(1/2) Hello! I recently began learning Canto &--living in Canada--I have encountered a LOT of people who speak both Canto and Mandarin. Whenever I mention to someone that I'm trying to learn Canto, they ask why I don't learn Mandarin. Now when I was learning Vietnamese and French, locals and expats were SOSOSOOSOSOS!O!OO!!!! excited for me to learn their languages. Yet every Canto-speaking person I've met has discouraged me. This obviously makes me more rigorous re: studying, but I'm wondering--
(2/2) if you’ve ever heard this from any of your friends who are learning Cantonese. Also, when I spoke with someone about saying in Canto how beautiful or handsome someone is, she paused and said “No, that sounds too local.” ??? Like??? Is that not a huge success in learning a language? I’m just really curious to hear your thoughts.
;;;;;;; this was really upsetting to read as a Cantonese speaking Canadian, because this idea extends to a lot of ABC/BBC/CBCs, specifically ones who speak non-Mandarin Chinese varieties. Some Cantonese-speaking CBCs have a slight disdain for Cantonese bc:
1) It means they might not have learned Mandarin growing up and therefore must learn it now as a teenager/adult, and thus they may lag behind their Mandarin-speaking CBC peers in their Mandarin proficiency. A bunch of my friends actually feel this way. They have a distaste for both Cantonese and Mandarin bc they feel like Cantonese dragged them behind, but at the same time, they see Mandarin as something forced onto them
2) They may have struggled with their Chinese identity because people made them feel less Chinese because they couldn’t speak a standard language they were never taught (i’ve experienced this before; monolingual Mandarin speakers have asked me why I can’t speak Mandarin well, despite being a Chinese person)
3) Some of my friends have grown up with the “ching chang chong” stereotypes associated with Chinese languages (particularly with Cantonese), and all those memes on the internet about how harsh and angry Cantonese sounds, and I genuinely think that that has really affected how many CBCs view their own heritage language. It’s seen as ugly, annoying, hard on the ears, etc, and for some speakers, there is not much pride in speaking their own language. The same applies to many second-generation Vietnamese speakers as well, I’m sure.
4) I’m not from GZ or Guangdong so I can’t say this with absolute certainty, but there is some stigma associated with Cantonese, especially since kids are required to speak Mandarin at school (I’m particularly thinking of that one poster that was like “Speak Mandarin, Be a Civilized Person”). You did mention that some of your friends speak both Canto/Mando, and from my experience, most of the people who grew up bilingually in those two languages had parents who came from outside of HK, or they themselves came from somewhere in Guangdong/Guangxi, and maybe that stigma associated with Cantonese got carried on to them.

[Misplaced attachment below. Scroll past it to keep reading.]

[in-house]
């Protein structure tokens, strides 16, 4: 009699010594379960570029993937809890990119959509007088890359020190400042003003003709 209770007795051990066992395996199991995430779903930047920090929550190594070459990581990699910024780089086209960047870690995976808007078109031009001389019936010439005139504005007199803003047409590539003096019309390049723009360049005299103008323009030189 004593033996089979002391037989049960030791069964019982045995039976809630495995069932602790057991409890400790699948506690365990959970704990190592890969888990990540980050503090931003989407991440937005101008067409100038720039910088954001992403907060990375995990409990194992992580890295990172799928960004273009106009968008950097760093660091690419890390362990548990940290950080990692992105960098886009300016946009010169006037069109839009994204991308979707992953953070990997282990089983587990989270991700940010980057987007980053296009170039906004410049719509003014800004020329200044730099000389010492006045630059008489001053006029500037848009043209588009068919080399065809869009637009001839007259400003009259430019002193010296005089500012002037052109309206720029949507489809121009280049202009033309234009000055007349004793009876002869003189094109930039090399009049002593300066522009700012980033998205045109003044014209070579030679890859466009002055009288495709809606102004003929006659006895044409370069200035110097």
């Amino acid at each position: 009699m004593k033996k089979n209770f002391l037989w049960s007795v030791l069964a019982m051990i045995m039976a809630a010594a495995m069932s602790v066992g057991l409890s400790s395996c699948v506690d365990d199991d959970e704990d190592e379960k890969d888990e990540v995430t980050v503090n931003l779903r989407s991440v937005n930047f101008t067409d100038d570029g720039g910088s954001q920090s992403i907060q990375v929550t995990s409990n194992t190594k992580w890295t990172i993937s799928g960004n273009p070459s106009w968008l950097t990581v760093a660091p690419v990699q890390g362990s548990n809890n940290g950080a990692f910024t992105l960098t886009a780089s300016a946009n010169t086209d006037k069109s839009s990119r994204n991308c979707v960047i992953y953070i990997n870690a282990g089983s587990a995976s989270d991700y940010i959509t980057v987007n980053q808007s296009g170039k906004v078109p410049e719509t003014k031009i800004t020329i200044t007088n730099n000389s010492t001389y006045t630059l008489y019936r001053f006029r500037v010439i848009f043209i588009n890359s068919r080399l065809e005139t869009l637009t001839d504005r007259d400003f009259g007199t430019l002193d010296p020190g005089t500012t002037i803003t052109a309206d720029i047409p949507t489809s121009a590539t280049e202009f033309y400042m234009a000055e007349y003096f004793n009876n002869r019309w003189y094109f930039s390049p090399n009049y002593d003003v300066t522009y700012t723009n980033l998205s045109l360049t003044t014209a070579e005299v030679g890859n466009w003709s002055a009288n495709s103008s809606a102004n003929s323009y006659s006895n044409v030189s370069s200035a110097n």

A lot of people grow up thinking that Cantonese is just a mere dialect, and that to be successful, you need to know Mandarin, which might be why you have received so much negative feedback about why you’re learning Cantonese. A lot of people don’t even see Cantonese as anything special; it’s just the language that their relatives speak in and they occasionally hear on the radio/TV, but it’s not as “impactful” or “useful” as Mandarin, so maybe they are confused about why a foreigner would want to learn such a “useless” language.
I’ve also spoken to a LOT of Cantonese people about the nature of our language and our writing system (written Cantonese - which btw, not many people know about outside of HK), and I have met very few people who take it seriously. The problem is that written Cantonese is still seen as HIGHLY informal and that Cantonese is simply a spoken language that doesn’t necessarily need to be written out. As well, speakers who write in written Cantonese are often aware of the variance in our written form, since there is no standardization, but very few people are bothered about it and don’t see a point in standardizing it, since we already have a written standard (aka Written Chinese), which as you probably already know, reflects Mandarin thought and speech very well, but not so well for Cantonese speech and thought. It’s just concerning to see this kind of apathy in Cantonese speakers. ;;; although it’s actually MUCH worse in many other Chinese varieties, since most varieties do not even have anything close to a written form (particularly with languages in the Wu and Min varieties).
Just to bring back a sense of optimism to this post though, I think the linguistic situation in HK is still quite good. Of course, there will always be Cantonese speakers who view their language negatively, but there are also many speakers who are extremely proud and enthusiastic (including myself :’D) and want to continue spreading their language to future generations and Cantonese learners.
I am so so so happy that you chose to learn Canto (im gettin the warm fuzzies just thinking about how ppl actually want to learn it), and I really hope you keep up with it. Don’t let the negativity keep you back from achieving your goals!!!! Just remember that there are many many Cantonese speakers who are proud of their language and will be VERY excited that you’re learning their language! (And if you live in a larger city like Toronto or Vancouver, you will encounter more of these speakers who view their language in a positive light.)
Btw I don’t exactly get the part about sounding “too local” lol, maybe your friend isn’t that proficient in Cantonese? I would be THRILLED if a person learning Cantonese surprised me with a native-sounding phrase, so maybe she’s just embarrassed that she didn’t know it? LMAO was it “佢好靚仔/靚女” or did you use the word 好索 😏 ?